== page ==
3. Beliefs Based On Personal Convictions

From a philosophical point of view, a belief system may be more complex than the "believe in me and you will be saved" drivel sprouted by religious theists: Your philosophical outlook, as shaped by your personal beliefs, enables you to make an informed conviction to participate in a certain movement, social setting or even religion.

If one is a freedom rights activist, say in the 1800s, chances are, almost every rich, white-dominated household will be a slave owner. The law is on their side, and so is the moral impetus for owning slaves, which is supported by none other than the Christian denominations which are no doubt white-dominated.

Given such prevailing trends, plus the fact that slave trading and ownership was the standard norm in most colonial nations, it would seem to be quite preposterous for a human rights activist to scream bloody murder about the ill-treatment of slaves, much less the moral or ethic issues surrounding such an inhuman practice. Human empathy and a raised social consciousness was thus required to enhance the belief that human rights is the noble trait that we should all aspire to achieve, and such a belief could not have been derived from an existing slave-less culture. Even when there is little or no precedent to prove that slavery, or the subjugation of any other minority in general, there would have been enough observable evidence to prove that slavery is one of the most cruel and archaic practices handed down by generations of victors, who, after vanquishing their unfortunate foes, begins the process of assimilating the defeated populaces as an inferior race to serve as serfs for the victorious race (or tribe, for want of a better word).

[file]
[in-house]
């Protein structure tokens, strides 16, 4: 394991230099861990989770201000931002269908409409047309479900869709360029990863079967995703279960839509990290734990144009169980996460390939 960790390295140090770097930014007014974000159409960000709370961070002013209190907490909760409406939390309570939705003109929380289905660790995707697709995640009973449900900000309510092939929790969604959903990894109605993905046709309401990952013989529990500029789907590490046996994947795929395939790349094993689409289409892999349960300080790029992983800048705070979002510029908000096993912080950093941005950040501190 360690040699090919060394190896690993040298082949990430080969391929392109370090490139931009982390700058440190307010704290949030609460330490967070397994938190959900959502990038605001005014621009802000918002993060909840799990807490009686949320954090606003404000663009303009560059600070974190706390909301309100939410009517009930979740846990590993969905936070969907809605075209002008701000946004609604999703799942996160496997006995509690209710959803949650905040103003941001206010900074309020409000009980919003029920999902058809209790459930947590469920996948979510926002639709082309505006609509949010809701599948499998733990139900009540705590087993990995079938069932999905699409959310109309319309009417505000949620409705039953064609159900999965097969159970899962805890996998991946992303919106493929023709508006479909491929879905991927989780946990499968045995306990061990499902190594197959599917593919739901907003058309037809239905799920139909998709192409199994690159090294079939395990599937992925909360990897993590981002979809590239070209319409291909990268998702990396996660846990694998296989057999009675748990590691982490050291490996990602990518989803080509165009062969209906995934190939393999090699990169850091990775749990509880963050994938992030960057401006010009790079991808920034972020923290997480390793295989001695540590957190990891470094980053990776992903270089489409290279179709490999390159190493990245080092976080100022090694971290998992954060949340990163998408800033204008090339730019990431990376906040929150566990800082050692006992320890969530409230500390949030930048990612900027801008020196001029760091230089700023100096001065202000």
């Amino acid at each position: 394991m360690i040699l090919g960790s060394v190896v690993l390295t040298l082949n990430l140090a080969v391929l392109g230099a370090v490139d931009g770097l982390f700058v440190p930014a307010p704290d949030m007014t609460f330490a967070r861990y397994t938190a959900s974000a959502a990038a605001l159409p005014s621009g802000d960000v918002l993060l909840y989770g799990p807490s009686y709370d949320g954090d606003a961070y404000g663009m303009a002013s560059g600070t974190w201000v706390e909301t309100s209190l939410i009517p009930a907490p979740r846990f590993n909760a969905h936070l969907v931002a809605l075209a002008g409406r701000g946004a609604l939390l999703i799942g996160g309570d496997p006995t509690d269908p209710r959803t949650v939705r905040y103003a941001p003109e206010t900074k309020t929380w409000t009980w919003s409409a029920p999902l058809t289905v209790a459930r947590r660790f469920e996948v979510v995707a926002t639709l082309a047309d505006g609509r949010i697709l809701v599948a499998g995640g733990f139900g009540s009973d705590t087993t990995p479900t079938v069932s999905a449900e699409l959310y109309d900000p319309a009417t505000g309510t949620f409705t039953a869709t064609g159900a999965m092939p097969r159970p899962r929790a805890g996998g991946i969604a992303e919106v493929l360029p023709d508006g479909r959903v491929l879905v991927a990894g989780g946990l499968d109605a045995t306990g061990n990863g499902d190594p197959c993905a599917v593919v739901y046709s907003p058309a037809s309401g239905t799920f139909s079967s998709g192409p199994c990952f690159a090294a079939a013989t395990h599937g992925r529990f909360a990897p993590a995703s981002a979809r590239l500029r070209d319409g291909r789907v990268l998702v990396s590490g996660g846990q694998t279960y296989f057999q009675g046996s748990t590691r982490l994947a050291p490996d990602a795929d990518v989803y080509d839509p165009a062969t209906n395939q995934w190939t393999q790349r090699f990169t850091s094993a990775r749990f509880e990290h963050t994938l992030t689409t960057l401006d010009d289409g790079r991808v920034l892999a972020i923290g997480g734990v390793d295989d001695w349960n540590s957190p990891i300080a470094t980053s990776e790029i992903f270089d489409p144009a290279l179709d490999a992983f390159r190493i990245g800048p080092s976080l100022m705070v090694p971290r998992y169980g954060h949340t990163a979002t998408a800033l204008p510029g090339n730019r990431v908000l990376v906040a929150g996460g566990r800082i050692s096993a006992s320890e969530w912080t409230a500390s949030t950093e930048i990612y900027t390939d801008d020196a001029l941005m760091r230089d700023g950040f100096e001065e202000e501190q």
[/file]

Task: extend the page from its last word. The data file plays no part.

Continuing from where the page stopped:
Beliefs derived from personal convictions can also be gleaned from social trends and propaganda: A terrorist who is convinced that Jews are filthy little creatures probably watches enough Arab TV to make an "informed" decision with regards to his suicidal decision to join a terrorist group.

Beliefs borne out of personal convictions are usually the least rational: While they are not necessarily relevant, they are, at the very least, a genuine case of an endeavor to make society a more tolerable (at least from the believer's point of view) environment to co-exist with other human beings.

Justifying Belief With Evidence

Beliefs are part and parcel of the human psychological make-up. It is akin to a mental extension of a limb: A person needs beliefs in order to keep in touch with reality and his or her surroundings. For example, you need to trust that the bank will not abscond with your money before you can trust the bank with your hard-earned cash. Similarly, you will not take the taxi if you do not believe that the taxi driver will fetch you from point A to point B within a reasonable time frame safely. Both instances require a certain level of reasonable, justifiable belief: The bank probably has an outstanding track record, while the driver's state license indicates that he is competent enough to drive the cab.